Breeding tolerance through music
The idea behind the ‘Lahooti live session’ was to arrange an event where folk musicians from all over the province would get together every week to play music and have a good time. The audio and video of the performances was recorded and released on social media and its popularity quickly skyrocketed. Currently, their Facebook page boasts over 22,000 likes. Around 50 different folk musicians have been recorded and released as part of the Lahooti live sessions and most of them have never been exposed to the camera or the recording equipment before. Some prominent names include Manjhi Faqeer, Mai Dhai, Talib Talari and Mohammad Hassan.
“It is not the first time that people have labeled me as a US agent, our Facebook page is full of such haters,” says Samejo. “But I am proud of all the people who have been there with me and made ‘Lahooti’ something more than a catch phrase.”
Increasingly, a large number of folk musicians from rural Sindh have started switching jobs to earn a living. “Folk music is dying in its places of origin such as Badin, Thatta and Tharparkar to the extent that it is hard to find a proper chung player these days, an instrument that Sindh and Balochistan were once known for,” laments Fakir Zulfiqar Loond, a folk musician discovered through the Lahooti live sessions and featured in Coke Studio.
The overwhelming success of the live sessions eventually paved way for the Lahooti Music Aashram. The school which is the first of its kind in the area, kicked off classes earlier this month, with an initial batch of nearly 25 students, including five girls. “It was the school’s positive reputation that convinced my parents and allowed me to enroll here,” says Sana Khwaja, a recent graduate who plans to finish the three-month music course before enrolling for her MBA. The curriculum comprises a 36-hour learning module in keyboards, guitars, bass guitars and drums among western instruments and chung, boreendo, shehnai, danbooro,sarangi, narr, sitar, flute and dholak/tabla, along with other percussion instruments closer to home. For those who can afford to pay, the three-month session costs Rs18,000 but Samejo also offers financial support to those who have a passion for melody but lack the means to nurture it. Once students have mastered the basic playing skills, live shows will be arranged where they will perform alongside seasoned folk and pop musicians. This will not only boost their confidence but also attract more students.
Ustaad Abdullah Khan who has been associated with Radio Pakistan for more than 42 years and has received accolades for his prowess with theshehnai has been employed as an instructor by the school. The job is a welcome respite for the seasoned but underpaid artist — a 10-minute music segment on radio would barely pay him Rs3,000. “Both the floods were very harmful for folk musicians; the water damaged a lot of villages where artists used to live and the flood of clerics has frightened the upcoming generation,” says Khan. “Now the key is to make the best of what you have.” While it may be too late to inculcate a love for folk music in the average modern music listener, it is still possible to mentor and provide a learning space to those who are interested. And seeing the response the music school has generated, Khan seems optimistic.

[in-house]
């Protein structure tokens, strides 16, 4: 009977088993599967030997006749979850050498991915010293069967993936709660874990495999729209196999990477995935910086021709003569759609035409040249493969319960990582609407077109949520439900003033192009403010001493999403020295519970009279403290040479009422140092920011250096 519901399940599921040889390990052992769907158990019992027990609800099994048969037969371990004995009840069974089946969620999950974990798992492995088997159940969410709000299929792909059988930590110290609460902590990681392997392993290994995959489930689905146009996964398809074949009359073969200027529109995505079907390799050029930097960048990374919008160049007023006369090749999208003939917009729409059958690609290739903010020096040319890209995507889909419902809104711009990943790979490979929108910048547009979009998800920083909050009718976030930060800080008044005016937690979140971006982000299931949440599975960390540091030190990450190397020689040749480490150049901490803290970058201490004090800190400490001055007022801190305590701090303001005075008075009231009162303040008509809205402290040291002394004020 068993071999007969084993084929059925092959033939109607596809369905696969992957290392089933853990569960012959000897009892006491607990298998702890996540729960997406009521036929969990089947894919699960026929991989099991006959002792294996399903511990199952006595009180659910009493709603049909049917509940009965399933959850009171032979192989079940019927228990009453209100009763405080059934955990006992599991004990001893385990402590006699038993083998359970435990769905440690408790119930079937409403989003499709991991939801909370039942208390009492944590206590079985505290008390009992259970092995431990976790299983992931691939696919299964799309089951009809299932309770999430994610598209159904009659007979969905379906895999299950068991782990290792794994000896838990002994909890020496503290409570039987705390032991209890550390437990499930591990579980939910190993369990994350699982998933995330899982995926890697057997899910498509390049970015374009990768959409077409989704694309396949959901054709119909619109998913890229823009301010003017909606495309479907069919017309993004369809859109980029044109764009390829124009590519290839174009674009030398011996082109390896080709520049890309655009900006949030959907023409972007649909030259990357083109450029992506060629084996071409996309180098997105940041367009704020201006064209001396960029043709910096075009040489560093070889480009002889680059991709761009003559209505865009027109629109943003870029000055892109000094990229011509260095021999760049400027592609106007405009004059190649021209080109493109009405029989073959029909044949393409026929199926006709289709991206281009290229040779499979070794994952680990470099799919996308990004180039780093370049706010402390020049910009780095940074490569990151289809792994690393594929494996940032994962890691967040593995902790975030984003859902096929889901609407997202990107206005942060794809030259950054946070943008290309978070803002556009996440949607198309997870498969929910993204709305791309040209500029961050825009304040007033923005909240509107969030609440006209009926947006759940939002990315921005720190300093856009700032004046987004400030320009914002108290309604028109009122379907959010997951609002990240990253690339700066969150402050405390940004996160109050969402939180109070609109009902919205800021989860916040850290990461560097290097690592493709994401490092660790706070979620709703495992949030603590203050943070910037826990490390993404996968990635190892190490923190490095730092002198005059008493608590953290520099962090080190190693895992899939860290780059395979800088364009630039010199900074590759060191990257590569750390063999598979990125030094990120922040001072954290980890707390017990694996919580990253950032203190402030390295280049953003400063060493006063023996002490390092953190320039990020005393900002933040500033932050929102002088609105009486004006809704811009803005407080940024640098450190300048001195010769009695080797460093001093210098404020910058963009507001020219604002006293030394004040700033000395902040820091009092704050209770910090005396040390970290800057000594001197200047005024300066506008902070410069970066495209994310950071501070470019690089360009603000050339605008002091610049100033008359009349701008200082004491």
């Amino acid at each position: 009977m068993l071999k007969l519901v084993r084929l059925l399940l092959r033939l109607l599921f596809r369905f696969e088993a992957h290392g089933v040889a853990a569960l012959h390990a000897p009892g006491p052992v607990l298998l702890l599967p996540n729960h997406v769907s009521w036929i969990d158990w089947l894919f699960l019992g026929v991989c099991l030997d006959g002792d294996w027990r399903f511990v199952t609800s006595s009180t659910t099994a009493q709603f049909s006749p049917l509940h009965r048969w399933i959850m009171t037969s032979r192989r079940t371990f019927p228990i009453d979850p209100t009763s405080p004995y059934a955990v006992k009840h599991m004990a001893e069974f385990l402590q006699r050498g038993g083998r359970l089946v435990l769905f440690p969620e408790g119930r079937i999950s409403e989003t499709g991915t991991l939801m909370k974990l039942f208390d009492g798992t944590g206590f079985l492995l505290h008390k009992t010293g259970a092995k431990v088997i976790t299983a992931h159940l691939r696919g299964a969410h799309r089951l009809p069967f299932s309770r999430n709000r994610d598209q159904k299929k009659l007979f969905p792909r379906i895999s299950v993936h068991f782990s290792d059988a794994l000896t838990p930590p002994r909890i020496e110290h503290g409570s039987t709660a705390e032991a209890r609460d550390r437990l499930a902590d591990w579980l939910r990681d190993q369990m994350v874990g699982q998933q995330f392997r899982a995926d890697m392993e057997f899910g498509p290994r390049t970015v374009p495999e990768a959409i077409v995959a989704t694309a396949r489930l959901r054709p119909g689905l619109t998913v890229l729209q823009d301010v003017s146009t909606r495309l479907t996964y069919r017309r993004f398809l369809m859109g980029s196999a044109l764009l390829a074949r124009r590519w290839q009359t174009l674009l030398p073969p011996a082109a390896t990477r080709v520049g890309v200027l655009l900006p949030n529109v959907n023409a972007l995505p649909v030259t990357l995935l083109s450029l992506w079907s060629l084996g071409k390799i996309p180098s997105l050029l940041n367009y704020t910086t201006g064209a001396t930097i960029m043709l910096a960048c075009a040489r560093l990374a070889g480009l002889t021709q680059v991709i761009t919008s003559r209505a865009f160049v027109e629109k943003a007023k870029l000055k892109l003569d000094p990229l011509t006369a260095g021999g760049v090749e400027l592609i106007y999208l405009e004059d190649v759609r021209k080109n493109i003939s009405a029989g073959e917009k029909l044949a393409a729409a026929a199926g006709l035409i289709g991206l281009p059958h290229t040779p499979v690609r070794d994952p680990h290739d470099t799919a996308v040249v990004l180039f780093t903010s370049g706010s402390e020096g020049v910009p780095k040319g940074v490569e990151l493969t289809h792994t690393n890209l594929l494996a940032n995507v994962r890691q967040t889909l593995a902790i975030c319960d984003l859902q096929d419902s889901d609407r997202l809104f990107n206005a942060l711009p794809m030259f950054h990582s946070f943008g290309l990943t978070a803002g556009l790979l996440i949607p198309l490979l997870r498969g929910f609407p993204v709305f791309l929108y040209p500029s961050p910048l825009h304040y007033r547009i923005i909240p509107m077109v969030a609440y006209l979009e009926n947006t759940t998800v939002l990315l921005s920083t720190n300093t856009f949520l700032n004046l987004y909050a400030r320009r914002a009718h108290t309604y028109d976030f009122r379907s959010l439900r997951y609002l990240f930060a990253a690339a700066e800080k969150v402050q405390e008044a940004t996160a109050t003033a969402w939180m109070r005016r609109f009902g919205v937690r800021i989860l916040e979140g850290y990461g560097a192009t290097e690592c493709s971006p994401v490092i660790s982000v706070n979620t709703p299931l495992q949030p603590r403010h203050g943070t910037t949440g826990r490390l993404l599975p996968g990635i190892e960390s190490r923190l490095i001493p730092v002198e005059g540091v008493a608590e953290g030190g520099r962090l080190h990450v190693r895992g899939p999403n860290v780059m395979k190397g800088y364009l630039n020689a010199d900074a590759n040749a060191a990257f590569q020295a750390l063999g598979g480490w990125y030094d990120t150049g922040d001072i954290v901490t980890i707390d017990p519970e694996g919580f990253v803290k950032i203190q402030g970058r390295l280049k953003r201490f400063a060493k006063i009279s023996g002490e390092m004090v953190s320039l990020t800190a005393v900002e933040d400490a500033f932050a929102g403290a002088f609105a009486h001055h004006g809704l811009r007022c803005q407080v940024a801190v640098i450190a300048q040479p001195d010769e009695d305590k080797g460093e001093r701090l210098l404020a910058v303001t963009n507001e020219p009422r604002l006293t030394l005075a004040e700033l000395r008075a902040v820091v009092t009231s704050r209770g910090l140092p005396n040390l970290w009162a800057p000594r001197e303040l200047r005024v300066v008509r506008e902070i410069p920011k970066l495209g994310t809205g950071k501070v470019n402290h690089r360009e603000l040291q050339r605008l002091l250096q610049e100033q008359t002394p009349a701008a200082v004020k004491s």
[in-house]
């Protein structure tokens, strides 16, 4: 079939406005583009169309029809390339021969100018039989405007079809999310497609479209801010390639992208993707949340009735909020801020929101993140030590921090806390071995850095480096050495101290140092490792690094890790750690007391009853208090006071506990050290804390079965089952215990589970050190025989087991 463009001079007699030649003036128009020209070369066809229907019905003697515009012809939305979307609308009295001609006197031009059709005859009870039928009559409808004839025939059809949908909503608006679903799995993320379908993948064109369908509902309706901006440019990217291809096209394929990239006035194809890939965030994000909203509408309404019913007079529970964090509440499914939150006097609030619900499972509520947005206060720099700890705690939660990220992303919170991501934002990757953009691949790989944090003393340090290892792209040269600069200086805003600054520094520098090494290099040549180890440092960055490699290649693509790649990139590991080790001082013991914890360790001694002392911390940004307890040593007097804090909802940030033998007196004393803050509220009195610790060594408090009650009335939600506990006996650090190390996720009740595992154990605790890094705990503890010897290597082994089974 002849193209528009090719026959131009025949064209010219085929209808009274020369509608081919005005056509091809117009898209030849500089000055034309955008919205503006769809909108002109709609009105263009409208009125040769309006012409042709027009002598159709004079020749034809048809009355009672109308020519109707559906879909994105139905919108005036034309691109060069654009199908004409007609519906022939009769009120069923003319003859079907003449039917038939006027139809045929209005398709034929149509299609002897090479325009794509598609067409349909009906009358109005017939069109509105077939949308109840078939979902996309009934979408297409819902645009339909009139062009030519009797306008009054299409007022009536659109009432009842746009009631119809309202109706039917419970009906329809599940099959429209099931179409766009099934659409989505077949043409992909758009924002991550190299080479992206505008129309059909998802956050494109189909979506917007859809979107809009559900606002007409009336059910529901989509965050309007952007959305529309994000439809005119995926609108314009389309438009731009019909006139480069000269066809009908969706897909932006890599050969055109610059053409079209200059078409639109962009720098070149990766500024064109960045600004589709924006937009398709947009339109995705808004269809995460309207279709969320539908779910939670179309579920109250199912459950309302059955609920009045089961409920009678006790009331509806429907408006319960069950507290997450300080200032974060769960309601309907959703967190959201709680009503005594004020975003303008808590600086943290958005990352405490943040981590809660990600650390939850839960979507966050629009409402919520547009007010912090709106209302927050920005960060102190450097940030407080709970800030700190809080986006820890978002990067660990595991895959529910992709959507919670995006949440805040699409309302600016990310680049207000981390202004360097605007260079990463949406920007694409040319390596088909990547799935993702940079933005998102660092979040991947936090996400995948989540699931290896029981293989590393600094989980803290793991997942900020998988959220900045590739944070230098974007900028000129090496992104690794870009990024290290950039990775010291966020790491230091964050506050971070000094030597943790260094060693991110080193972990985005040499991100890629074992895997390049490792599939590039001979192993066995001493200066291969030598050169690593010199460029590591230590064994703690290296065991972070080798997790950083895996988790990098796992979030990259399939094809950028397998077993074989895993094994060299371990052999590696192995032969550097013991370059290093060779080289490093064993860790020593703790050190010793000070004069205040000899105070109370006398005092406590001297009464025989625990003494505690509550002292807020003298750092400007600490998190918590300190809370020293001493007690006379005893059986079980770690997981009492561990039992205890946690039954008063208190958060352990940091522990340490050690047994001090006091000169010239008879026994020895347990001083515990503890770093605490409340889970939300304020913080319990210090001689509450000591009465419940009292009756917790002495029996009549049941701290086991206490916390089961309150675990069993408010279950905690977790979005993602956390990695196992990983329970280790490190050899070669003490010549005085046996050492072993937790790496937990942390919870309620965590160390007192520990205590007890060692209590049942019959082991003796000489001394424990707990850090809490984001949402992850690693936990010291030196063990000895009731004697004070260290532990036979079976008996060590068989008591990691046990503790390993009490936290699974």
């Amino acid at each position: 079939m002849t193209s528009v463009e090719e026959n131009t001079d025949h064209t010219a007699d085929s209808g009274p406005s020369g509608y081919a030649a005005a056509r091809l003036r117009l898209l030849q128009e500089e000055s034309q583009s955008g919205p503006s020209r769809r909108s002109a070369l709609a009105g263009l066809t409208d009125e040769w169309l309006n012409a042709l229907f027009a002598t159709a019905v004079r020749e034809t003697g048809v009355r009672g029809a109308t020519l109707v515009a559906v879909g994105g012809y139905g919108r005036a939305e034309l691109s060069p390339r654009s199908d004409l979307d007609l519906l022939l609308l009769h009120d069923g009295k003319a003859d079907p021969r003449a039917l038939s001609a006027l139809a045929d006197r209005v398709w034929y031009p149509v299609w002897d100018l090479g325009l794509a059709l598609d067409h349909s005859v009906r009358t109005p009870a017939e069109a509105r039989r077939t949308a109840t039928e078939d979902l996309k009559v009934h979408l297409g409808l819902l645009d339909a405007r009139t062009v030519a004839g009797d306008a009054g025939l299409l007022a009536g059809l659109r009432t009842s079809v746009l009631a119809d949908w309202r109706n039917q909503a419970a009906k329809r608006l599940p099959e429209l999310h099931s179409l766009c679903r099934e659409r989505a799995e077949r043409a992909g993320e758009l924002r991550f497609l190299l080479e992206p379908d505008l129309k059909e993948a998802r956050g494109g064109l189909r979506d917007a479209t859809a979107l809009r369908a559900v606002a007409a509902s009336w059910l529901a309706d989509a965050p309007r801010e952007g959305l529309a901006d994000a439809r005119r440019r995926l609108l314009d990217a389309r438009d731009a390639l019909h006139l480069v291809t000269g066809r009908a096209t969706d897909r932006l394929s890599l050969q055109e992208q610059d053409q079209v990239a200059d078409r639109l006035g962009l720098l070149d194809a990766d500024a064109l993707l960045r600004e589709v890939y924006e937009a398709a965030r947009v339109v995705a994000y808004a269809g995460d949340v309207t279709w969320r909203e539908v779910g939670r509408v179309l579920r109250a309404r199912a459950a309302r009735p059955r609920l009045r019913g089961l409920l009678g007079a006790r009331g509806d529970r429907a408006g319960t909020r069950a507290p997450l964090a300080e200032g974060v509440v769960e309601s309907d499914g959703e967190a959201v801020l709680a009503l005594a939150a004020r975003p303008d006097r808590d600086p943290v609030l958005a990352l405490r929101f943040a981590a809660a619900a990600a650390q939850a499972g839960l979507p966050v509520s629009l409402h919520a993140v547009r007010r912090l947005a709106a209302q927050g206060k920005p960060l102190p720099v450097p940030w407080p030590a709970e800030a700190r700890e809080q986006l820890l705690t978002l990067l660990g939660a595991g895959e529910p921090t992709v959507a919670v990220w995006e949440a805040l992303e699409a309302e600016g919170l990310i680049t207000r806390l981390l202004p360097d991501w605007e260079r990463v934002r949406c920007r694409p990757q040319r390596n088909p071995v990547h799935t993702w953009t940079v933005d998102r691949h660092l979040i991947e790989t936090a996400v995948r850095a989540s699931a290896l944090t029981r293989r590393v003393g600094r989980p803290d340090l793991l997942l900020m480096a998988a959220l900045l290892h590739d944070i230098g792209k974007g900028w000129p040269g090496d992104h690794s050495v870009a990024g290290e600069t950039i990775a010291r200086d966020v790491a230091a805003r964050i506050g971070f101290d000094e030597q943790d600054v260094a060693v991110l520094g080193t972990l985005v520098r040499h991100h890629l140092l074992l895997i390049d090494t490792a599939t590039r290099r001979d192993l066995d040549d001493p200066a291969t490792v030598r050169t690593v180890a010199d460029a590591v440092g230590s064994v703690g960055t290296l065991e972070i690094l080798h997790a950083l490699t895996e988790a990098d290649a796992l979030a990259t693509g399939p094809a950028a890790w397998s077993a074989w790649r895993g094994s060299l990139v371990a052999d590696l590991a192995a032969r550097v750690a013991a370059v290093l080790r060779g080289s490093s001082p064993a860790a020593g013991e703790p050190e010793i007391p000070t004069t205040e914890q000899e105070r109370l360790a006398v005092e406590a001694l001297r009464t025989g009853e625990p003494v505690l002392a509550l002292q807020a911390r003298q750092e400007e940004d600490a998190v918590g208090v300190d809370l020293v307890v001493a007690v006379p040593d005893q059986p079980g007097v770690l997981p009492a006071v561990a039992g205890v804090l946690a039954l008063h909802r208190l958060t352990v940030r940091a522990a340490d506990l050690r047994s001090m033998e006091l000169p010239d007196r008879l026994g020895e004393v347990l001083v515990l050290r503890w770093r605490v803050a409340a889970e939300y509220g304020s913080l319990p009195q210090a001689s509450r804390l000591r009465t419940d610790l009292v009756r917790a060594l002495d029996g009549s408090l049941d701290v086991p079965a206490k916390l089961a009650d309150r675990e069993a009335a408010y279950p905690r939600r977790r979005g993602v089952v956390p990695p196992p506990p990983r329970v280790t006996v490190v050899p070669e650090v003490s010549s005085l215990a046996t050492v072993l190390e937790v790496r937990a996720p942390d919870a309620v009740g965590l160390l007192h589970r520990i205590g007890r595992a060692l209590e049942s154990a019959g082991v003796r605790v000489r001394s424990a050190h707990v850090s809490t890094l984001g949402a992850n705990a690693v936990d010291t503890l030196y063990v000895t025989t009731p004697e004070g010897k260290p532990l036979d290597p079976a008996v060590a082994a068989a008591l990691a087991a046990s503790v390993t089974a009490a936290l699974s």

Before the Lahooti Music Aashram was formed, Khan also taught at the Mehran Arts Council in Hyderabad, which offered short courses in folk instruments. But it was Samejo’s youth-friendly vision that attracted Khan to the new school. “The Mehran Arts council is more like a blast that was never heard,” says Samejo. “But we will consult even them for guidance because if we look at the bigger picture, the school is going to expand with time with bigger and better facilities for the artists.”
Dancing to a different tune
“Music can counter any narrative no matter how extreme it may be because it is the perfect relief for the human soul,” says Samejo.
“Even if the school manages to produce 30 to 40 dedicated musicians over a decade, I’d be the happiest man on earth. These musicians are going to take the Lahooti thought forward and preserve Jamhsoro and of Sindh’s original identity.”
Samejo sounds ambitious and also seems to echo Bilawal Bhutto Zardari’s thoughts as seen with the 15-day long cultural coup in the shape of the Sindh Festival. While Samejo appreciates the efforts by the Sindh government, he feels a lot more can be done. “A 15-day festival is fine but it’s not the solution,” he says. “The government should open more places of learning and shelters for artists because that is what they need the most and it will create a systematic method of cultural preservation.” He adds that the most effective way of fighting the extremist mindset is to counter it with an equal number of cultural hubs. And that is precisely how Samejo wants to soldier on with his music aashram — without any investment or government interference that could perhaps turn the place into a profit making entity.